August 8, 2017    5 minute read

Tesla to Issue Debt, Samsung Heir to Go to Prison, and Dieselgate Continues to Make Victims

Your Breakfast Briefing    August 8, 2017    5 minute read

Tesla to Issue Debt, Samsung Heir to Go to Prison, and Dieselgate Continues to Make Victims

Tesla to Issue Bonds

The electric car company has announced that it intends to raise $1.5bn of debt to finance the production of its Model 3 cars.

Editor’s Remarks: Elon Musk said last week that Tesla may issue debt, but would not raise new equity, as its second quarter results showed a very high cash burn. The company is currently rolling out its new Model 3 mass market electric cars. Tesla has approximately $3bn of cash on hand but will need more in order to hit its target of manufacturing 20,000 Model 3s per month by year end and 40,000 by the end of 2018. The debt issue will be used to strengthen the company’s balance sheet and finance the rapid scaling of car production, and the senior unsecured notes will mature in 2025 although an interest rate has not been fixed yet. Investors have been showing concern over Tesla’s burn rate in recent weeks but the car company’s shares rose close to 10% following last week’s results announcement, and the market seems to favour higher debt over share dilution to pay for Model 3 production ramp up.

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Samsung Heir Facing 12-Year Prison Sentence

South Korean prosecutors are pushing for a long jail term for Lee Jae-yong, the Vice-Chair of Samsung Group.

Editor’s Remarks: Samsung is South Korea’s largest “chaebol” (conglomerate) and has been accused of offering $38m in bribes for government support in a scandal that has already led to the impeachment of South Korea’s ex-president Park Guen-hye. Now prosecutors are calling for a 12-year jail sentence for Lee, charged with bribery and embezzlement, and up to 10-year jail sentences for four other senior Samsung executives. They cited the “typical close ties between government and business undermining the countries constitutional value,” and a verdict will be delivered on the 25th of August. Samsung Electronics, which Lee heads up, has recently become the world’s largest semiconductor company and has announced significant new investments in chip capacity in South Korea while Lee has been on trial.

German Diesel Scandal Hits Politicians

Germany’s Lower Saxony State owns 20% of Volkswagen’s shares, and its premier has been accused of going soft on the car maker.

Editor’s Remarks: The Diesel scandal is rumbling on and is beginning to expose the close cooperation between car makers and the government in Germany. Lower Saxony State Premier Stephan Weil, who is also a member of VW’s supervisory board, has been forced to deny an accusation that he allowed the car company to edit a speech he made in 2015. He is accused of taking out passages that said that the car company should be held accountable for rigged emissions testing in the US. VW was fined over $4.3bn in April 2017 by US authorities after admitting in 2015 to falsifying its emission test results. Weil claims that the speech was only “fact-checked” by VW and the car company has said that it is common practice for supervisory board members to coordinate speeches with the company management. But this could prove to be an ongoing problem when Germany’s politicians and state governments have such a close relationship with its car companies.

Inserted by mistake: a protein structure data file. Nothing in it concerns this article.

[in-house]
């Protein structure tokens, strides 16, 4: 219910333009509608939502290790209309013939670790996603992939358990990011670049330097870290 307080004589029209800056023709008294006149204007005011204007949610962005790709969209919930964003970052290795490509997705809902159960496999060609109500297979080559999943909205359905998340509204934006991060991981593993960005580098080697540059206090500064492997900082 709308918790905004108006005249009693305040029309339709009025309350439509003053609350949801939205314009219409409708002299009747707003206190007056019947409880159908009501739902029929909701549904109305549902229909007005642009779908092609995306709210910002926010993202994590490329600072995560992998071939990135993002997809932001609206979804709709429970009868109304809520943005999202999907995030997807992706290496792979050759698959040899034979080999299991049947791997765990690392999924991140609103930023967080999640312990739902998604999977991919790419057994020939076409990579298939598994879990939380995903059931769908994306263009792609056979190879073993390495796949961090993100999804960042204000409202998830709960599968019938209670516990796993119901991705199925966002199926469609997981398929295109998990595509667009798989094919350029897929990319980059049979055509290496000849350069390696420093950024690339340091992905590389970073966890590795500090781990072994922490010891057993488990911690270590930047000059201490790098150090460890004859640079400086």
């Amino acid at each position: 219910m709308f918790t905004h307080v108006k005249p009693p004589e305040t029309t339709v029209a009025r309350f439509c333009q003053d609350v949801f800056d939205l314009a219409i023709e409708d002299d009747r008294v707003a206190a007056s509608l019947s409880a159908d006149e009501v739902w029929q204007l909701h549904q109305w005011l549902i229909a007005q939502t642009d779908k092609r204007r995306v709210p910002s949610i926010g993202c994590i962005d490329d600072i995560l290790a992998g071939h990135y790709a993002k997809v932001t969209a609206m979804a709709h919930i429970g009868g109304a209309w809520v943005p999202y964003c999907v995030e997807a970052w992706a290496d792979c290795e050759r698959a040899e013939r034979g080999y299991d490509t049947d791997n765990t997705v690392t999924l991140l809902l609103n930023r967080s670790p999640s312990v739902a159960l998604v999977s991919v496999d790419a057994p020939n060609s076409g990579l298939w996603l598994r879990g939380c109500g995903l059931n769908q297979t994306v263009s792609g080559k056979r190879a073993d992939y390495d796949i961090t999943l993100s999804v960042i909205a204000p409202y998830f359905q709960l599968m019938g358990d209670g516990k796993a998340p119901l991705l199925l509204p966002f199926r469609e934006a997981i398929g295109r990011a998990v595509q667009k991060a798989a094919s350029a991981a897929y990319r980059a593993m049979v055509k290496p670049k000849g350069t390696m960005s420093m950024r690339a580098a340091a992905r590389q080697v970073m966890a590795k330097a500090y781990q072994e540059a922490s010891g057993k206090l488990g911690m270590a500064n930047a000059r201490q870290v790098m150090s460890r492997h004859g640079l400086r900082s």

Warren Buffett Cashed Up

Berkshire Hathaway’s second quarter results showed close to $100bn of cash holdings, its highest ever.

Editor’s Remarks: With the Dow Jones index hitting all-time highs, even Warren Buffett is finding it difficult to find investment targets. His Berkshire Hathaway investment conglomerate reported second quarter net income of $4.26bn, down 15% year-on-year, but the focus is on his growing cash pile, which hit $99.7bn compared with $72bn in the second quarter of 2016. Berkshire has been trying to invest some of this surplus cash – it invested $3bn in stocks such as Bank of America and Apple in the first half of the year – but the lack of a bumper deal, and a policy of not paying dividends and rarely buying back stock, has led to rising cash levels. Buffett is currently bidding $9bn to buy Texas power utility Oncor Electric Delivery Company out of bankruptcy, which should reduce the cash pile, but even he has admitted that he has not “put his foot to the floor” for a while. Keeping the powder dry for a stock market correction… ?

China Ratchets Up Pressure on North Korea

Foreign Minister Wang Yi says the situation has reached “crisis point” as Pyongyang reacts aggressively to the UN export ban.

Editor’s Remarks: The major global players may be getting onto the same page in facing up to the North Korea missile threat but Pyongyang has said it will never give up its nuclear programme. Wang Yi said that sanctions were “necessary, but not the end goal” and are aimed at bringing North Korea to the negotiating table. The US has been the main protagonist pushing for the ban, which will hit $1bn of North Korean exports, but China and Russia have stressed the need for dialogue accusing the US of raising tensions with military exercises on the peninsula. Washington and Seoul will want to see that Beijing fully adheres to the sanctions as most of North Korea’s trade is with China, and some sort of consensus may be forming as US Foreign Secretary Rex Tillerson and South Korean President Moon Jae-in have both started making overtures to Pyongyang about sitting down to talks.

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